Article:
“More practical relevance” is the call at German universities.

Lectures, seminars and term papers are held semester after semester for almost every student. A great deal of research and theory-related knowledge plague the knowledgeable future designers. Nevertheless, the question remains: what can I use it for and even if this question has been clarified, where, when and how can I put what I have learned into practice?

Theoretical Lectures

Who does not know it: The rooms are full, the events overcrowded and the faces of the students at a loss. The free composition of the modules can only be decided to a limited extent and so many young people find themselves in a lecture hall and nobody knows what is happening in front. No wonder, then, that the discontent that arises when professors or chair directors are unable to establish or offer any practical relevance is growing all the time.

However, this is more and more often the case, because at German universities there are few to no possibilities for concrete practical application on the agenda. It is therefore not surprising that less than half of the students at universities are satisfied with the practical relevance of their courses, as the university research working group at the University of Constance found out.

In order to understand that this does not create any added value, one does not have to be a student. Although fact-based learning is not wrong and sometimes even necessary, it is unfortunately of absolutely no use if you forget everything two months later. Classical exercises are good for temporarily storing what you have learnt, but there is a clear lack of reference to real life. This also affects the willingness to deal with the material in such a way that it clicks and one can actually do something with the knowledge. This is sometimes a reason for many students to change their course of studies or to discontinue their studies altogether. According to a study by University of Konstanz, every third student at universities and more than 20% of students at universities of applied sciences drop out of their current studies.

Of course, not all professors or lecturers are as far removed from reality as outlined here, but the basic structure of the problem is omnipresent and some students may have found themselves in a situation where what they have learned brings them little.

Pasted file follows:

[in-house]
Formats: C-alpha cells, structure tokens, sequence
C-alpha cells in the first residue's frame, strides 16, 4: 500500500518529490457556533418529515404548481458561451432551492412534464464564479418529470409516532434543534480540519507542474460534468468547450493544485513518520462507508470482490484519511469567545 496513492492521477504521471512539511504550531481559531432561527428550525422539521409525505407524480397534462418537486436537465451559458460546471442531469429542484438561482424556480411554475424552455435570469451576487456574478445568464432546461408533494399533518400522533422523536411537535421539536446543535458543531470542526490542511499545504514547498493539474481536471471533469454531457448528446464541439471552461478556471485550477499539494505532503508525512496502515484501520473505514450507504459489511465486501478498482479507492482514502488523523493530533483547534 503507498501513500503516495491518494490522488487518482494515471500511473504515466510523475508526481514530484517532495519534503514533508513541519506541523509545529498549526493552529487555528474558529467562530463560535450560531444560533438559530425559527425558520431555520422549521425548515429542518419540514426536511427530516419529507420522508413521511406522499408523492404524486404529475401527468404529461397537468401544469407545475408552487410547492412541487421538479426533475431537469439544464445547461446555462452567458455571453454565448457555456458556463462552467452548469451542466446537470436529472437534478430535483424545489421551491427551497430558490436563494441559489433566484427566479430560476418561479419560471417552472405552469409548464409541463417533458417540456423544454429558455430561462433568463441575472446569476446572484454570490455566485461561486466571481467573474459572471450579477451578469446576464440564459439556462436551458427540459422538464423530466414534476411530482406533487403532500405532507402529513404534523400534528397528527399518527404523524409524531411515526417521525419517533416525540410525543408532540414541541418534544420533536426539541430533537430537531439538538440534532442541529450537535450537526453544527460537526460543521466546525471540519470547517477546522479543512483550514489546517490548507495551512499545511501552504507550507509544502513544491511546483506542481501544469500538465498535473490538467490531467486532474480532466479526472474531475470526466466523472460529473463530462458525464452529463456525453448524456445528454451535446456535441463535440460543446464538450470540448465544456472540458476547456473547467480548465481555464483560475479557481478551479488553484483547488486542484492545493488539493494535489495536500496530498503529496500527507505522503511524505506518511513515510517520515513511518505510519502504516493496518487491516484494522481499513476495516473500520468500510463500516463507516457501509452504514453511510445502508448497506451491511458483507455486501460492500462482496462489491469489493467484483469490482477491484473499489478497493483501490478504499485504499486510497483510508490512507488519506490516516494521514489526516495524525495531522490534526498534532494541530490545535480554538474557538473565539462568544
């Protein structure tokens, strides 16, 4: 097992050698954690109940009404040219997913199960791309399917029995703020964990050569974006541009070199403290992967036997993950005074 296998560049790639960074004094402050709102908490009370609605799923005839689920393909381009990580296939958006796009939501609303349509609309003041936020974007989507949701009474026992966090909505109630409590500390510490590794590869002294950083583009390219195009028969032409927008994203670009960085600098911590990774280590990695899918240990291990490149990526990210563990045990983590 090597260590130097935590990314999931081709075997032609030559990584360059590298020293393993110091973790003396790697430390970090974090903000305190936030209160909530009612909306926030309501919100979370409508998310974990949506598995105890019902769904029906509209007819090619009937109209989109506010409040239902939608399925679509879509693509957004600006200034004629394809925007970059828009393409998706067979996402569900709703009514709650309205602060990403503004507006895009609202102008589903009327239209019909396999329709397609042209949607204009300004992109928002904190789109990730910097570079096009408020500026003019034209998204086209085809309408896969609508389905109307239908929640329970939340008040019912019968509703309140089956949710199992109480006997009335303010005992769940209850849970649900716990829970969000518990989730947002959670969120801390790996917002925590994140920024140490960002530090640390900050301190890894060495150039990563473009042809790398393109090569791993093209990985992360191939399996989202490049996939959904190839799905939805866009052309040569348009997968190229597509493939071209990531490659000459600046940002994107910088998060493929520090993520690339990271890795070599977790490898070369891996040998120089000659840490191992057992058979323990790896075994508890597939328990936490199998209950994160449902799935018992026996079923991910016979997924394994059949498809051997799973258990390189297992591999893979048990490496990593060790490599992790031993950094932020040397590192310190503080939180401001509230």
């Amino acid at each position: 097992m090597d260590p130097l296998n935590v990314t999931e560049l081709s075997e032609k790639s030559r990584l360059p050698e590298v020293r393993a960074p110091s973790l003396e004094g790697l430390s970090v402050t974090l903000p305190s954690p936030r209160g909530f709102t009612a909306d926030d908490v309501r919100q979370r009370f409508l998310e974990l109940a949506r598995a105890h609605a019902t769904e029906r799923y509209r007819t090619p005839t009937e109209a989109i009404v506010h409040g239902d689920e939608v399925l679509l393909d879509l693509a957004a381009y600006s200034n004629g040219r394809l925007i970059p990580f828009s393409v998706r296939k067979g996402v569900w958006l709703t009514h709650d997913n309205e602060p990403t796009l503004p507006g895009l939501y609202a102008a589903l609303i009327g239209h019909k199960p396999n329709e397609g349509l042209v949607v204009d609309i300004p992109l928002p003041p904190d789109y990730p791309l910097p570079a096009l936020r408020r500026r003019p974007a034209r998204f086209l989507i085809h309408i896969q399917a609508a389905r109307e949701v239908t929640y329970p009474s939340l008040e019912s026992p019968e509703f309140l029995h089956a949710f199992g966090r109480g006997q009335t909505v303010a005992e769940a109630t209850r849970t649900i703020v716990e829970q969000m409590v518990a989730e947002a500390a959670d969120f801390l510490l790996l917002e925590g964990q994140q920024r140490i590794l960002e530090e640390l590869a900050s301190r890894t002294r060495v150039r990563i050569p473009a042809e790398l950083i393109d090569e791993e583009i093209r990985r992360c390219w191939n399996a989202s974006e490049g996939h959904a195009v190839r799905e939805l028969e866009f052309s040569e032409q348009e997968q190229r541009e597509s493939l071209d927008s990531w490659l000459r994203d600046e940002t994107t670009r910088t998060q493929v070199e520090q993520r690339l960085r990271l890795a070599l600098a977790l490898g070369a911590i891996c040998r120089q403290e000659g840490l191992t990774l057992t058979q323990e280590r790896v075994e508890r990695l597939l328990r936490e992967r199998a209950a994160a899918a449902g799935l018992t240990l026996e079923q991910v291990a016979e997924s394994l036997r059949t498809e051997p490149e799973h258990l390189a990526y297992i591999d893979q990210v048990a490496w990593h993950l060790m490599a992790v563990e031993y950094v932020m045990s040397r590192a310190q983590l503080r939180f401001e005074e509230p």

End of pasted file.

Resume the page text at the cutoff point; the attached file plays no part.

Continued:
Relation to Practice

Some universities are responding to students’ calls for more practical relevance and have integrated a mandatory internship into the curriculum, which is definitely a step in the right direction. During an internship, students are offered insights into everyday practice and can gain valuable experience and skills. So to at least the ideal conception. Experience has shown, however, that interns often do worthless work in terms of content and thus do not derive any added value from a job lasting several months on average, which may involve some money, but in retrospect is in many cases regarded as wasted time.

However, an internship should primarily pursue one goal: The learning of job-relevant skills and the associated personal development.

Standard period of study

In principle, these opportunities are available on the job market for interns. But how do you find these internships? Not infrequently, important influencing factors are above-average grades, sufficient practical experience, i.e. already completed internships or the influence of networks and contacts. Talent is therefore often subordinated to personal inclination. Another disadvantage can be the delay in graduation. For those whose study plan does not provide for a compulsory internship, a trade-off decision is made between adhering to the standard period of study, sufficient practical experience in the form of a semester off or no free time at all and thus giving up the semester break.

Also in my case this means that my studies are artificially extended due to an internship semester. For me, gaining practical experience and acquiring skills are two incredibly important factors that will have a great influence on my later career. In the end, however, my study planning is postponed for half a year.

Can internships or working student jobs replace the lack of practical relevance in my studies? Yes and no, because a properly oriented and supervised internship can offer students exactly the practical relevance they need. However, the scope of qualitative positions is manageable and is often beyond the reach of the majority of students due to the barriers mentioned above.

There is still a lack of constructive approaches to solving this problem and so we, the 2.8 million students in Germany, are dependent on innovative and creative minds to develop an implementable concept with more practical relevance.

Have you also thought about this topic? Then please let us know in your comments!

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